Journal of Geophysical Research: Atmospheres

Can black carbon in snow be detected by remote sensing?


  • Stephen G. Warren

    Corresponding author
    1. Department of Atmospheric Sciences, University of Washington, Seattle, Washington, USA
    • Corresponding author: S. G. Warren, Department of Atmospheric Sciences, University of Washington, Box 351640, Seattle, WA 98195–1640, USA. (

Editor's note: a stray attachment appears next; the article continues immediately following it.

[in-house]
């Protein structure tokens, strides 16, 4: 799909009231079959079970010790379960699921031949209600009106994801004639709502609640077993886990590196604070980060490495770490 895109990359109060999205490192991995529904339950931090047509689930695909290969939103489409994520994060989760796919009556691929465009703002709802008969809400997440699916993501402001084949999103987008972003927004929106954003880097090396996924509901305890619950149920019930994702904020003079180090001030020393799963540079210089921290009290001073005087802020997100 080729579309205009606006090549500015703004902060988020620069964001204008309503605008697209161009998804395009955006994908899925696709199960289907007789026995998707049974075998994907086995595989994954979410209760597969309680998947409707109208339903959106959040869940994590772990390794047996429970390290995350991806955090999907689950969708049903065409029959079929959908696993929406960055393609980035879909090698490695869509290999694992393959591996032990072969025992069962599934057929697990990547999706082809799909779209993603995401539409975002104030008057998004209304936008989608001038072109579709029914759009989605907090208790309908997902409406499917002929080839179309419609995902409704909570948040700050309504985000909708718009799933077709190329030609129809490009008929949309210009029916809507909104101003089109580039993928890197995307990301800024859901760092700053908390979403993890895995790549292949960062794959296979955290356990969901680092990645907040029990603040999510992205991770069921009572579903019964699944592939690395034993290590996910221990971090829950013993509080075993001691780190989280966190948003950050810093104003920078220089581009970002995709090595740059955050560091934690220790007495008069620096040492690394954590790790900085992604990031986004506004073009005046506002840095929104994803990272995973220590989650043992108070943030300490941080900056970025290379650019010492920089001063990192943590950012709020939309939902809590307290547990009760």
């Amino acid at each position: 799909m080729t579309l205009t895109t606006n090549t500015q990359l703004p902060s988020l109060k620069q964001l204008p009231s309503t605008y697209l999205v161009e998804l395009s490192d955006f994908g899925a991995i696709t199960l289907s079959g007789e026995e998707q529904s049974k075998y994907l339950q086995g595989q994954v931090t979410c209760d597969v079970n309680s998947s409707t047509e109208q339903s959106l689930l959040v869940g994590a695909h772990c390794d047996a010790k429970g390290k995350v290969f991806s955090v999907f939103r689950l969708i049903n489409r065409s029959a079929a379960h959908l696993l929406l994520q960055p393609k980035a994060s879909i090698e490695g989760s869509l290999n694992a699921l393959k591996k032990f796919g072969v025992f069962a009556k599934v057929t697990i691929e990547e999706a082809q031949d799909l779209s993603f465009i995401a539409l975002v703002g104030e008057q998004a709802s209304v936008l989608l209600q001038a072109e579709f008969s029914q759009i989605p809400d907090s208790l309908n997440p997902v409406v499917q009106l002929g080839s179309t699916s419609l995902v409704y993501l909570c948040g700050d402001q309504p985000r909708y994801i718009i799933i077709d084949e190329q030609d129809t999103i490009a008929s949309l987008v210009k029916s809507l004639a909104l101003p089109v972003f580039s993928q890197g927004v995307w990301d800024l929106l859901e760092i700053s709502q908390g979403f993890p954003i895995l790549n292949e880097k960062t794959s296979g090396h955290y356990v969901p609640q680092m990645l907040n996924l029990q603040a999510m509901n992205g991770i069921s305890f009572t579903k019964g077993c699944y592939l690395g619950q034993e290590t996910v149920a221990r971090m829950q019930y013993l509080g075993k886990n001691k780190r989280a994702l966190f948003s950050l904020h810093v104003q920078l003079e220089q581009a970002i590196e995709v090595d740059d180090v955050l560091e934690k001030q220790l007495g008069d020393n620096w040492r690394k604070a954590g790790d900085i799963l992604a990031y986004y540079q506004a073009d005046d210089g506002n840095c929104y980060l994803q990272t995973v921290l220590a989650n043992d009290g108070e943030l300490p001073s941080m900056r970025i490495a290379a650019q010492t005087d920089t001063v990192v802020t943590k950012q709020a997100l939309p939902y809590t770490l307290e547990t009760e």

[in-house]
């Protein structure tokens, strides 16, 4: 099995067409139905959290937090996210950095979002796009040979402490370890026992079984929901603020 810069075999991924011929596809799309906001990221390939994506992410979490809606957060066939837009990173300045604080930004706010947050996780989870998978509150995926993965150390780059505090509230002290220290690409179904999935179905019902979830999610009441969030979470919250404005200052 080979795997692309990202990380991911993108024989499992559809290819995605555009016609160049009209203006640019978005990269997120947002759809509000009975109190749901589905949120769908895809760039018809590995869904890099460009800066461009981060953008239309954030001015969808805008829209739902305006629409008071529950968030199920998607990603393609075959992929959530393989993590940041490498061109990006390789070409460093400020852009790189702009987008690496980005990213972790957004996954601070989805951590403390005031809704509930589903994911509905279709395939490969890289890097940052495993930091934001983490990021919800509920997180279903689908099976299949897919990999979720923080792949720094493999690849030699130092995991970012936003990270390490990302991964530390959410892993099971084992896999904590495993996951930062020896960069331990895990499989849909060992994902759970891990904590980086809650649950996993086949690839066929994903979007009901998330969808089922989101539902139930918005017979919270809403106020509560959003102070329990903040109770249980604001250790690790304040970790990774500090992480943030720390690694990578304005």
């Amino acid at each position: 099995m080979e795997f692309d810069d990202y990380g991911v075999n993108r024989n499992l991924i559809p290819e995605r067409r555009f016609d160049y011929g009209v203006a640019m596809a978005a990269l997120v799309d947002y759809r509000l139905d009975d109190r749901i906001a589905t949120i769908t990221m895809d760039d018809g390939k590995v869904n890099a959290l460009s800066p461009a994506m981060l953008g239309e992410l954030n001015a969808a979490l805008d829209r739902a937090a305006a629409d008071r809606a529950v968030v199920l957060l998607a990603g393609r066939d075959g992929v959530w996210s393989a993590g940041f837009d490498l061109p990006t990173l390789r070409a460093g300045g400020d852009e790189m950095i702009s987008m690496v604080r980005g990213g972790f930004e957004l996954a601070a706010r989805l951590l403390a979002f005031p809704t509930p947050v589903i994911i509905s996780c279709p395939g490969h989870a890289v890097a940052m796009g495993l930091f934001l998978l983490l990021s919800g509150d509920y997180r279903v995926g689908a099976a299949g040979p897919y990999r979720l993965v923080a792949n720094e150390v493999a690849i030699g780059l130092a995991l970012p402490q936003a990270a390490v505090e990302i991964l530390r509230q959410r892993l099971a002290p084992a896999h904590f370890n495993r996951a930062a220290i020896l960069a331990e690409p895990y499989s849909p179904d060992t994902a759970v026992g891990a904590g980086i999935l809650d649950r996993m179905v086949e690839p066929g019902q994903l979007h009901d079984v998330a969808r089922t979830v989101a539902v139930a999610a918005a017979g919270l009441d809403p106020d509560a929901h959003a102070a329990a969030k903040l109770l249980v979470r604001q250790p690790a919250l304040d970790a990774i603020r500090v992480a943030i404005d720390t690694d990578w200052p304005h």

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[1] In remote areas of the Northern Hemisphere, typical mixing ratios of black carbon (BC) in snow are 3–30 ng/g. In cold fine-grained snow these BC amounts can reduce the broadband albedo by 0–1% and the visible-wavelength albedo by 0–2%, representing significant climatic forcings. In melting snow the reductions are larger, 0–3% and 1–6%, respectively. Surface albedos inferred from satellite measurements have typical errors of a few percent, so a signal of reduced albedo will be difficult to detect. The inference of albedo from a nadir radiance measurement can be biased low because of undetected thin clouds or blowing snow altering the angular reflectance pattern. But even if the albedo could be measured perfectly from satellite, its attribution would be ambiguous because of the vertical variation of snow grain size, absorbing aerosol in the atmosphere above the snow, and especially because of subpixel heterogeneity of the thin and patchy snow cover of the Arctic and many other treeless regions. The spectral signature of thin snow resembles that of BC in snow. For these reasons, attempts to use satellite remote sensing to estimate the BC content of snow, or the reduction of albedo by BC, are unlikely to be successful, except in highly polluted industrial regions.